One of the most controversial scenes in the 1973 for their time was the implicated love-affair between Jesus and Mary Magdalene. It is first seen during the song “What’s the Buzz” which portrays Mary Magdalene calming and cooling Christ’s forehead with a cloth. The public fear was that perhaps that scene is portrayed more sensually than it was in scripture, though the film portrayal is yet very tame. Later Mary’s song “I Don’t Know How to Love Him” involves the former prostitute confesses her romantic love and fears of him, consoling herself with the line “He’s a man/he’s just a man” which also inevitably raises some eyebrows.
The 2013 version of “I Don’t Know How To Love Him” was a powerful, culturally resonant moment as Mary was played by former Spice Girl, Melanie C, wiping off her thick makeup at this point in the film and by her body and singing voice seems to be grappling with a deep encounter with Jesus that is changing her. The incident with the perfume in this version, however, was almost ridiculous in its sexual implications and really undoes any wink that could be made to Christ’s divinity.
The portrayal of Jesus is still problematic, but not wholly irreverent
One of the best moments in the musical is the song titled “Gethsemane.” Though the lyrics expand the short text into roughly 7 minutes, making room for controversy and speculation (the lines “Then I was inspired/now I’m sad and tired” and “Kill me, take me now/before I change my mind” are particularly suspect), the heart and wrestling of Christ’s human nature, if done well, can really be revealed in this powerful monologue. In the 2012 version it is absolutely astounding to watch Christ pour his heart and soul out in a heart-wrenching and vulnerable way before God, eventually submitting to his will in clear love and peace. The lines “Why am I so scared to finish what I started/What you started – I didn’t start it” are marked with such reverence and fear of God that is inspiring. In the 2013 version, this part of the monologue veers into downright dismissive and sacrilegious territory revealing a culture so far removed from true knowledge of Christ as his relationship with the Father is portrayed in John that the above line is defined not by fear of the Lord and submission, but bitterness, revealing a picture of Christ going to the cross not willingly but filled with resentment and rage.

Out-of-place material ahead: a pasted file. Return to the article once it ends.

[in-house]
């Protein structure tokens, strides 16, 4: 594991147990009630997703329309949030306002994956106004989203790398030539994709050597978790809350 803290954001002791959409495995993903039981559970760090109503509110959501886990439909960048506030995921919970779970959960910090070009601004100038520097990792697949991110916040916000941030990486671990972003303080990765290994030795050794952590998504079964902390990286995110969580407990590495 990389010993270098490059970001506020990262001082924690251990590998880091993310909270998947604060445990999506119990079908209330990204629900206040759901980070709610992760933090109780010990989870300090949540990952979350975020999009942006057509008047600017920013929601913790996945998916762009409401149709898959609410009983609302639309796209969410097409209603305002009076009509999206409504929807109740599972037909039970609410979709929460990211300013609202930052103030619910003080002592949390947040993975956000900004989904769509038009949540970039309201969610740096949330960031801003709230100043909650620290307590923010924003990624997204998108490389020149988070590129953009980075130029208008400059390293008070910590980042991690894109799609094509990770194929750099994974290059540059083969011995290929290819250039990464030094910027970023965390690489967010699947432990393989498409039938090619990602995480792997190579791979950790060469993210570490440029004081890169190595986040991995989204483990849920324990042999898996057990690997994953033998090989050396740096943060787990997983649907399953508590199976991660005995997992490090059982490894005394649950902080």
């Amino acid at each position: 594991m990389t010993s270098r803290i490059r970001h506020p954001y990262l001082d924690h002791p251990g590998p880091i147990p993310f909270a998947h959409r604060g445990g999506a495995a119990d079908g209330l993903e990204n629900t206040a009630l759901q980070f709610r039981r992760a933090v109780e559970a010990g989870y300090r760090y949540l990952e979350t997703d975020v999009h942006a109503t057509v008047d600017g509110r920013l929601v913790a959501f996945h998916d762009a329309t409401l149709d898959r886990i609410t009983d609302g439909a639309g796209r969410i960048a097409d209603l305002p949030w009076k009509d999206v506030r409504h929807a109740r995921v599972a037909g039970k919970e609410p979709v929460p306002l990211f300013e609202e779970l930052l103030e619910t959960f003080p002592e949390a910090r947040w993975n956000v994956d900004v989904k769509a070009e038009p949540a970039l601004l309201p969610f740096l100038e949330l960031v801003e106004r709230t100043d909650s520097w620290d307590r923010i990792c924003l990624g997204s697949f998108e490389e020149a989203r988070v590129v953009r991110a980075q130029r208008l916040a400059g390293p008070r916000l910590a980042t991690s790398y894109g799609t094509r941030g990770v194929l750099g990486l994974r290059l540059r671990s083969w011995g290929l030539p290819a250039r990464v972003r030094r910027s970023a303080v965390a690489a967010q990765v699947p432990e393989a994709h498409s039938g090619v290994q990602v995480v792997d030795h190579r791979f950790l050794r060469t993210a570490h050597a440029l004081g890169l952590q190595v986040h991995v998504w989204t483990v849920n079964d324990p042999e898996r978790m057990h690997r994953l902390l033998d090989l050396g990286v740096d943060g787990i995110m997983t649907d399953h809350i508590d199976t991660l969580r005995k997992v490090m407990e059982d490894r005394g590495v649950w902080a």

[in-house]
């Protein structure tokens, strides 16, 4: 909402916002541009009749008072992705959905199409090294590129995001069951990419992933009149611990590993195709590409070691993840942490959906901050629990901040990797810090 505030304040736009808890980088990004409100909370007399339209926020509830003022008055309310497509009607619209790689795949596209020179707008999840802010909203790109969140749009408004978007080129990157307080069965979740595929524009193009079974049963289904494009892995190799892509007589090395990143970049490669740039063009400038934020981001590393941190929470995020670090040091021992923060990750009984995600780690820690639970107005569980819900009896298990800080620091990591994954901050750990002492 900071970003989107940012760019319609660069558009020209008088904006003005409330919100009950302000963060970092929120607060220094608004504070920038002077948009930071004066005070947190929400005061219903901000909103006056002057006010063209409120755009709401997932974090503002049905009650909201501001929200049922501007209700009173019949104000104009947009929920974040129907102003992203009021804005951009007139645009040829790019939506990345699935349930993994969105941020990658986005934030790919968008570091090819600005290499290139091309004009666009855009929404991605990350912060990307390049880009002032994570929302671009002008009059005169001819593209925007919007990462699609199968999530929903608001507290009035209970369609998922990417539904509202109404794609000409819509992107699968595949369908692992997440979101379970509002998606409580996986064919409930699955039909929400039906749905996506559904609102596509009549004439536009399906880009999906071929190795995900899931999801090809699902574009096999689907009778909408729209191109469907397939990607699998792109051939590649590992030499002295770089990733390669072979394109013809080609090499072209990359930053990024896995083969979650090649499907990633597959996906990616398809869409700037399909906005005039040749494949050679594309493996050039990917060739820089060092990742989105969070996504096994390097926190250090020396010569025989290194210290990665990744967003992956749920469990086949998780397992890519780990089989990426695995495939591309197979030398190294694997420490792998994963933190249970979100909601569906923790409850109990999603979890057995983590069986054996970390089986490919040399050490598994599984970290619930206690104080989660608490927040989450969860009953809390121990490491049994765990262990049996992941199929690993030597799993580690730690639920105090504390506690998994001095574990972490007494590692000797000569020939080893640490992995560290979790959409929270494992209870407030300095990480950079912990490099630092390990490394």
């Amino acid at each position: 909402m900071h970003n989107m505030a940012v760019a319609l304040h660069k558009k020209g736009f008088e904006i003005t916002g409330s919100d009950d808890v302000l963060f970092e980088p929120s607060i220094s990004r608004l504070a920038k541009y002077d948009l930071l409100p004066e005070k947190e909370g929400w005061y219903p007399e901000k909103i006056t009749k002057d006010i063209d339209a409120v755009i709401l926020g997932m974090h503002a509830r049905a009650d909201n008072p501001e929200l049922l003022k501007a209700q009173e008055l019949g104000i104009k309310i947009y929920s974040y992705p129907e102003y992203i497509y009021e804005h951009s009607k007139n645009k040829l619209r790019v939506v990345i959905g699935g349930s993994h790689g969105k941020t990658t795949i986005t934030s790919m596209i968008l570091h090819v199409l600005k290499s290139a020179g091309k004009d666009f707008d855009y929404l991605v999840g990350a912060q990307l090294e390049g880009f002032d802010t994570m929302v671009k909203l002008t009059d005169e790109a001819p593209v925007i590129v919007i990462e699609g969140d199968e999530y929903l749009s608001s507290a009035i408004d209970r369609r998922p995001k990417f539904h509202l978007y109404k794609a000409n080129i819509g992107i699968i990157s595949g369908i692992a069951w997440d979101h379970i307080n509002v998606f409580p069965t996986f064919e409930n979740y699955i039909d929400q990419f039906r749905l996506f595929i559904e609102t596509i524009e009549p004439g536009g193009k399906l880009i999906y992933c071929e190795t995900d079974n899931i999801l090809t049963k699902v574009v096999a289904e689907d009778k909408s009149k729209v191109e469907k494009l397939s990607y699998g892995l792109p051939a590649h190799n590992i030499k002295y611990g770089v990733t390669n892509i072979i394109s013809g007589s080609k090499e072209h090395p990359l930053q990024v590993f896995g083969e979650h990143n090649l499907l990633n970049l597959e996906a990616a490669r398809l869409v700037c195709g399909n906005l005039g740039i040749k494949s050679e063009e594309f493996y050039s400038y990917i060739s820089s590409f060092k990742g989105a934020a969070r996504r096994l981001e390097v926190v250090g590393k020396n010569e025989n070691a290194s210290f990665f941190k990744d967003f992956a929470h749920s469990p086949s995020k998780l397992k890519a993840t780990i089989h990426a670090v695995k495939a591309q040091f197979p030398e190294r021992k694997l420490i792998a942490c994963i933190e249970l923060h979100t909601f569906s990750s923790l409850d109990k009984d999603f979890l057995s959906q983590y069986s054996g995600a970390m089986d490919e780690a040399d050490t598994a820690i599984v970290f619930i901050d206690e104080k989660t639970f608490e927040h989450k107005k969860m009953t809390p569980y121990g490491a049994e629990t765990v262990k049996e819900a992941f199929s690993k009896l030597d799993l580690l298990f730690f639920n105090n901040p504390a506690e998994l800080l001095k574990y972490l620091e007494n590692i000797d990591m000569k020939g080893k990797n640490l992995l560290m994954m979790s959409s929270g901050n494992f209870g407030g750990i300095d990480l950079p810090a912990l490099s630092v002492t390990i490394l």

The penultimate scene in all three versions of JCS mentioned here is defined by much controversy as it contains chorus girls dressed as angels dancing around the cross as Judas voices his skepticism from somewhere beyond the grave. The 2013 version is most notable for its controversy here. A deep sense of darkness fills the room as Judas is seen making hip thrusts around a dying Christ.
People can still hear the gospel from Jesus Christ Superstar
The 1973 version played it far too safely and stereotypically, the 2012 version is right on the money in my opinion — with a deeply sobering ending and even a wink at a potential resurrection. The 2013 version pulled out all the stops to send it up and make a mockery of the whole thing.
But even, perhaps especially, in the 2013 version the mystery of the Gospel in culture is revealed. Here we get to witness afresh God allowing his most loving act of self-giving be spat upon, despised, and rejected by sinful people because of his great love for us.
 Howard Gorman, Tim Minchin on His Role as Judas in Jesus Christ Superstar, n.d., accessed December 11, 2016, https://www.youtube.com/watch?v=Eo_96YmM1A4.